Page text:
A profile of non-farm household enterprises in Sub-Saharan Africa

Paula Nagler

Research output: Working paperProfessional

Abstract

This paper provides a comprehensive descriptive profile of non-farm
household enterprises in ten Sub-Saharan African countries,
disaggregated by the households' consumption quintiles. Various
enterprise-related aspects are covered, such as the share of households
that operate an enterprise, the motivation to start a business venture,
and various owner and enterprise characteristics. The figures show that
household enterprises are more prevalent among wealthier households,
although push factors overall dominate as entry motive. Enterprises in
lower quintiles are more often operated by owners with less education,
and in most countries female owners are more frequently found among
poorer households. The enterprises themselves are characterised by a
small size, generally solo entrepreneurship, which only marginally
increases along wealth levels. Poorer households operate more seasonal
types of businesses, which employ rarely any external labour, and which
contribute less to total household income compared to wealthier
households. While business profits grow along the welfare quintiles,
profits show a big jump from the fourth to the top quintile. Finally,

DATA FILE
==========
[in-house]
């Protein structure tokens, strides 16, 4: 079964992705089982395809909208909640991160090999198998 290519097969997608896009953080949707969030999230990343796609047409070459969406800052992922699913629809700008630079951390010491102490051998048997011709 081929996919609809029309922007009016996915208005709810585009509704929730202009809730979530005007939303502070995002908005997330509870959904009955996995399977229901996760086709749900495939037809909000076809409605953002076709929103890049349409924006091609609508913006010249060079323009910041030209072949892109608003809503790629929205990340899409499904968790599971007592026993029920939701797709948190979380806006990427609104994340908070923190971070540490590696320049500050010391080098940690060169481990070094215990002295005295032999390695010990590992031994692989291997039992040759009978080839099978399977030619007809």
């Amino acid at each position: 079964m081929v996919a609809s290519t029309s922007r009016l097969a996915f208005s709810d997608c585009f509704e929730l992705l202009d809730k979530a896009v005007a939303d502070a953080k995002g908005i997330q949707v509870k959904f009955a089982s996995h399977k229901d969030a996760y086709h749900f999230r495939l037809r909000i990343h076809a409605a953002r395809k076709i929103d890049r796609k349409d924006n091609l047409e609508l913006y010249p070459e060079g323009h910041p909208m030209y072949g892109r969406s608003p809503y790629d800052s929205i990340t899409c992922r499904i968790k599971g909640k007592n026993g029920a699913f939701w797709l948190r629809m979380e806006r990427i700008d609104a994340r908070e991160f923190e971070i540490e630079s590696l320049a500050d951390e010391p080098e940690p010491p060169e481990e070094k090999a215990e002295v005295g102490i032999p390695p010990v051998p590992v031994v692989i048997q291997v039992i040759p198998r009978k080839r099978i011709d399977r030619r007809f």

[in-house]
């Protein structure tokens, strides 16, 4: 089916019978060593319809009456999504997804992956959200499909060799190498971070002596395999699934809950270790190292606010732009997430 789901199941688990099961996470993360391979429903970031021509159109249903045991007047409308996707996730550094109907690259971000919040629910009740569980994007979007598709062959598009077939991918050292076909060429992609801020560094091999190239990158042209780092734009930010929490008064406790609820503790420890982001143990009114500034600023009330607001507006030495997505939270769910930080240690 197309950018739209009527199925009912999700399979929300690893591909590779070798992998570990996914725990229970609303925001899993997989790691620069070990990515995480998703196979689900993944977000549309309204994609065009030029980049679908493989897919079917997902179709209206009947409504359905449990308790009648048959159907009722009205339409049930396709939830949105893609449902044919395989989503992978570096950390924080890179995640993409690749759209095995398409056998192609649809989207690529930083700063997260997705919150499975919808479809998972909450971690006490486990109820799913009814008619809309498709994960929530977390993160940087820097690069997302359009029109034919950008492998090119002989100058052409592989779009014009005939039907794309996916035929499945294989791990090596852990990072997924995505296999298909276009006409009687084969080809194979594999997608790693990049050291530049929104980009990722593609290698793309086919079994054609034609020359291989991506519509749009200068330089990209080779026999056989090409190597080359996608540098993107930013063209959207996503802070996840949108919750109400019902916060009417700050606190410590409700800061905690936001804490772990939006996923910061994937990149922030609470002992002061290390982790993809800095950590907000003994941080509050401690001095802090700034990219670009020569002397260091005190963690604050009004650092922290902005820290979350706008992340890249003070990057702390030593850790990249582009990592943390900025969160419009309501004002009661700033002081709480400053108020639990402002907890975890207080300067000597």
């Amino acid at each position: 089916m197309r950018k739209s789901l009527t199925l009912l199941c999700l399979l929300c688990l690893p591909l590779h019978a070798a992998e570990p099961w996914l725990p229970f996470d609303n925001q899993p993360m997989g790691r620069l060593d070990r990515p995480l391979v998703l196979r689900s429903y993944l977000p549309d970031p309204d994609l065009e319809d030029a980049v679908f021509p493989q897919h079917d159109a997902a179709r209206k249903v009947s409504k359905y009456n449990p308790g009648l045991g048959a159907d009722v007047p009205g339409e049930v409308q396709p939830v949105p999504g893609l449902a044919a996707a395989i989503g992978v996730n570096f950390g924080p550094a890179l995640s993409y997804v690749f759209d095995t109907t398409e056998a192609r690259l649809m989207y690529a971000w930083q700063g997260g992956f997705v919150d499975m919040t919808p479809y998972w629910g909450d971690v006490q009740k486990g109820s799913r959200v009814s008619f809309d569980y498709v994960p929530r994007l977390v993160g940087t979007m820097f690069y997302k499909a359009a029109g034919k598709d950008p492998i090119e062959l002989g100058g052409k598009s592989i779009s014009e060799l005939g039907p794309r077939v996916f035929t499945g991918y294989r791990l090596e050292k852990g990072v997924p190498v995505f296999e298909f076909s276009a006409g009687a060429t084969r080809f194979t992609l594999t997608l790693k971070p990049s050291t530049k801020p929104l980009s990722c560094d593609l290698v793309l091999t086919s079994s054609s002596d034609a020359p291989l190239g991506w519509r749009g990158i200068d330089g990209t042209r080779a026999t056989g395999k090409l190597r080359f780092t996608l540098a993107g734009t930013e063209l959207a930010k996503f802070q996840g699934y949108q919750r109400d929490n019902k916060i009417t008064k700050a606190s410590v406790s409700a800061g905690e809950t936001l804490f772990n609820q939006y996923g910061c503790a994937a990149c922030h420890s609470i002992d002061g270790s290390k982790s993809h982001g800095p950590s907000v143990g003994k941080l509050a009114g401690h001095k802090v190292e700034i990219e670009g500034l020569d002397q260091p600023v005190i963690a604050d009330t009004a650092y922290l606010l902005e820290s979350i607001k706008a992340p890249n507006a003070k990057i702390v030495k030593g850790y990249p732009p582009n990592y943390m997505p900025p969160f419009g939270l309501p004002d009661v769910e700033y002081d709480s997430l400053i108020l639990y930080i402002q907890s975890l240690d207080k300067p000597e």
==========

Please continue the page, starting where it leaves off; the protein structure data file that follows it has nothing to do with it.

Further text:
poor entrepreneurial households are considerably more often located in
rural than in urban areas. Based on these findings, this paper suggests
a set of policy recommendations that include expanding the access to and
availability of finance, education, and infrastructure, and introducing
gender-sensitive entrepreneurial policies.
Original languageEnglish
PublisherUNU-MERIT working papers
Volume48
Publication statusPublished - 23 Nov 2017

JEL classifications

  • j43 - Agricultural Labor Markets
  • l26 - Entrepreneurship
  • o55 - Economywide Country Studies: Africa
  • q12 - Micro Analysis of Farm Firms, Farm Households, and Farm Input Markets

Keywords

  • Consumption
  • consumption quintiles
  • household
  • enterprises
  • Informal sector
  • Self-employment
  • sub-Saharan Africa

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